There seem to be two chief time concepts.  One I've seen called the "god clock" -- an absolute reference, which we seem to have more or less instinctively.  Time "flying" when we're having fun, dragging when we're not -- that's in comparison with our sort of gut-level "neutral" notion of the passage of time.  Then there's Einsteinian-relativity time, where duration depends on how fast a given clock is traveling (which implies that, for a photon, the act of leaving a ten-billion-l.y.-distant star and arriving in a human telescope are simultaneous events -- along with being in each angstrom of space in between, so that for a photon, that whole distance is no larger or longer than itself).  Apparently Einsteinian time applies cosmologically, and conventional, god-clockery time in earthly traffic court as well as quantum dynamics; or so it was once described to me in reference to a physicist who reconciled relativity and quantum dynamics by eliminating the concept of time altogether. . . .

I'm OK with tanglenet being "simultaneous" from the perspective of Sandfort's Demon.  I'm in no position to say whether such a thing is entirely compatible with today's physics (or whether today's physics is entirely without contradiction), or whether it would involve some amount of rewrite.  If the tanglenet did operate as per Kristopher's speculation, that would, I think, be such a huge variance from what we sort of naturally "feel" about time as to be worthy of being the defining element of very, very different stories -- it would be an assumption that would, or imo should, generate a very different literary outcome. :)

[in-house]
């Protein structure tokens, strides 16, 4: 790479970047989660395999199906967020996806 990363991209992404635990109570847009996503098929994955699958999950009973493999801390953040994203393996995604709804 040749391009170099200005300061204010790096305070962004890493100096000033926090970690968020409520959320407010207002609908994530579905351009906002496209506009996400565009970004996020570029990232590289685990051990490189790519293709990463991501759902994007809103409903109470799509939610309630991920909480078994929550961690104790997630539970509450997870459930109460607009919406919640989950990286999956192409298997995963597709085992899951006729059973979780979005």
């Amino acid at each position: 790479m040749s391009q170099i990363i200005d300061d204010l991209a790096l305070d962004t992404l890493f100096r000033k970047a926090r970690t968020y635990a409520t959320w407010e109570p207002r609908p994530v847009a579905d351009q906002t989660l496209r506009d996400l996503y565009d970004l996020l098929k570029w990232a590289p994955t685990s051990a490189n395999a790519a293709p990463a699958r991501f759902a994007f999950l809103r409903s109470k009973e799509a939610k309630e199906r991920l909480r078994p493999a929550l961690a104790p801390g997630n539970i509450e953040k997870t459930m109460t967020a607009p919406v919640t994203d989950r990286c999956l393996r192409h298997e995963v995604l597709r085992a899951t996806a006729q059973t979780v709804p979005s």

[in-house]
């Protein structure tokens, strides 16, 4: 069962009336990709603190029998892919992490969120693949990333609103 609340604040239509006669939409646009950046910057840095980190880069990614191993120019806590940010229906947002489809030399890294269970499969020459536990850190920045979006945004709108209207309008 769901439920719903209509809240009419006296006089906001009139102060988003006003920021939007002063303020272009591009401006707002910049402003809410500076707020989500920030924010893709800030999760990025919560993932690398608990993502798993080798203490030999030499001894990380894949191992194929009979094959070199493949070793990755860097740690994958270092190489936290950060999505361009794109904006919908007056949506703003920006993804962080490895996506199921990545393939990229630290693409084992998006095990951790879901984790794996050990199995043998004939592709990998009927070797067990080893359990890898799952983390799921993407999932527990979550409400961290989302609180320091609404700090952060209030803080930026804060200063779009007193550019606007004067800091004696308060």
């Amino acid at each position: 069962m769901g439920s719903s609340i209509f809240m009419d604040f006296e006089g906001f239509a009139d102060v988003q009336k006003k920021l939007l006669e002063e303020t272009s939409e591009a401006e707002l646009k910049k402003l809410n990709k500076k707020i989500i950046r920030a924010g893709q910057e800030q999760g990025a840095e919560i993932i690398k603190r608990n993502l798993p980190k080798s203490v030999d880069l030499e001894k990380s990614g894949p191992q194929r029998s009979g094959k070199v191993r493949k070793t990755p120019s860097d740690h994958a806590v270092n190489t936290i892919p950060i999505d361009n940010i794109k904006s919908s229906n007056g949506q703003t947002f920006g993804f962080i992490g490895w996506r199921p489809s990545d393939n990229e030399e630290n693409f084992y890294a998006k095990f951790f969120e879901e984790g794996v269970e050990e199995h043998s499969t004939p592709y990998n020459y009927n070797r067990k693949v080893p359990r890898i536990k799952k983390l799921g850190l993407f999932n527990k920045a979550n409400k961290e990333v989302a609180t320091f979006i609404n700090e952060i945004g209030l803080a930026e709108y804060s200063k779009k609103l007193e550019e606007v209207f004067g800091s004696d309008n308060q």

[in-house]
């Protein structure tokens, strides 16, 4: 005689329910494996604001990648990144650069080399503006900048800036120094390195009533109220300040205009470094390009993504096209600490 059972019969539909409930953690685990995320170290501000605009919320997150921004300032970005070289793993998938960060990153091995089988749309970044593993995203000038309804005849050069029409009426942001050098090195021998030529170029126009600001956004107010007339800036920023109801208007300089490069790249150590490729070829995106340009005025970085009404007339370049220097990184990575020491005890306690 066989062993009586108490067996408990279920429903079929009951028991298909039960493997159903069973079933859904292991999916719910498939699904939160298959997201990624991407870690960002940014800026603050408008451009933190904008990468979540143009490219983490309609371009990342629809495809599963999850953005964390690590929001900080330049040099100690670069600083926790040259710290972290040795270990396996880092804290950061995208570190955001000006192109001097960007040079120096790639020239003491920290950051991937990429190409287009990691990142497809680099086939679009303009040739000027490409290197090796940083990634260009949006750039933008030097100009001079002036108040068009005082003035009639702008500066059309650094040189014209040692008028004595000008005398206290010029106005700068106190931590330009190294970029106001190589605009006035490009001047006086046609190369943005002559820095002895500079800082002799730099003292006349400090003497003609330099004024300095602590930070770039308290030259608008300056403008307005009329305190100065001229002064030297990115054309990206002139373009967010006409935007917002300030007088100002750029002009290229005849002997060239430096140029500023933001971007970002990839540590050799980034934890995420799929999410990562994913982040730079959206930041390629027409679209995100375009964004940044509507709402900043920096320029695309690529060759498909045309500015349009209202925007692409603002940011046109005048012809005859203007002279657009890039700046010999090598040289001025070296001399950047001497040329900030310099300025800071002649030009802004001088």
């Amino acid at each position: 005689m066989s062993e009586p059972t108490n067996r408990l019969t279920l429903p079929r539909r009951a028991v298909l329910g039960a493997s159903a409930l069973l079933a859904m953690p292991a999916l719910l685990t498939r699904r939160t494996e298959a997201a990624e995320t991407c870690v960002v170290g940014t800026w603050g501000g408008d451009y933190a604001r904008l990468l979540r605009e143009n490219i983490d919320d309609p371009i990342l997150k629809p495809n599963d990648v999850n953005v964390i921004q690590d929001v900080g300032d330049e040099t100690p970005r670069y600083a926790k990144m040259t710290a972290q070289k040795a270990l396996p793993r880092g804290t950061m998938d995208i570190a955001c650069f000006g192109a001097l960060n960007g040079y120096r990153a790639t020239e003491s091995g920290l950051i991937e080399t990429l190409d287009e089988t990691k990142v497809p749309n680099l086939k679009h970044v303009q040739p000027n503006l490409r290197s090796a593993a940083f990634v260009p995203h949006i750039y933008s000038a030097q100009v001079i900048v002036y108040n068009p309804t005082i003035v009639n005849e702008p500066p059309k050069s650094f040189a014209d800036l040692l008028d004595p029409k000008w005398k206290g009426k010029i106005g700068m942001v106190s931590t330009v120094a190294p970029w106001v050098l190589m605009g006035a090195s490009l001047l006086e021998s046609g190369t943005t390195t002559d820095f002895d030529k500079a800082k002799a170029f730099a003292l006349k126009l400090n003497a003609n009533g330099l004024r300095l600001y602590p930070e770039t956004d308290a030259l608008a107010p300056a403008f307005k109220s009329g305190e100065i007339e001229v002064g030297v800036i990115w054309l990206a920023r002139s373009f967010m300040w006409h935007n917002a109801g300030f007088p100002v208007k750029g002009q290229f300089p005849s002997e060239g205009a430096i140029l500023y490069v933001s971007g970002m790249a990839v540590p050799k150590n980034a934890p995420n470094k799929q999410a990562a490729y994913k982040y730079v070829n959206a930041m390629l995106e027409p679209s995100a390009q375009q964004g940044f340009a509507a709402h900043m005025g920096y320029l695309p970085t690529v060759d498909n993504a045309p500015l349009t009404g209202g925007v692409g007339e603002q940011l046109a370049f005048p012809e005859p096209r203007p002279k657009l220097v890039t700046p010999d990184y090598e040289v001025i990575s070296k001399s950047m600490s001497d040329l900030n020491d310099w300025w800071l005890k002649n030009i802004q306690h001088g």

SandySandfort on November 23, 2011, 08:30:31 am
... One that's long bugged me involves the "identical twin paradox", where one twin stays on Earth and the other rockets away at a large fraction of c and returns, and the Earthbound twin is 50 years older while the rocketeer twin is only 5 years older, kind of thing.  That's what we see if we assume the Earth is the reference frame...

Einstein is driving down the road one day and gets pulled over by a cop. The cop sarcastically says, "Hey buddy, do you know how fast you were going?"

Einstein looks a bit perplexed, then asks the cop, "In what frame of reference, officer?"

sam on November 23, 2011, 03:09:23 pm
If you have instantaneous entanglement communication outside of your event light-speed cone...

Sure, if we assume it must go through this brane or doesn't use a worm hole or other mechanism that side-steps this universe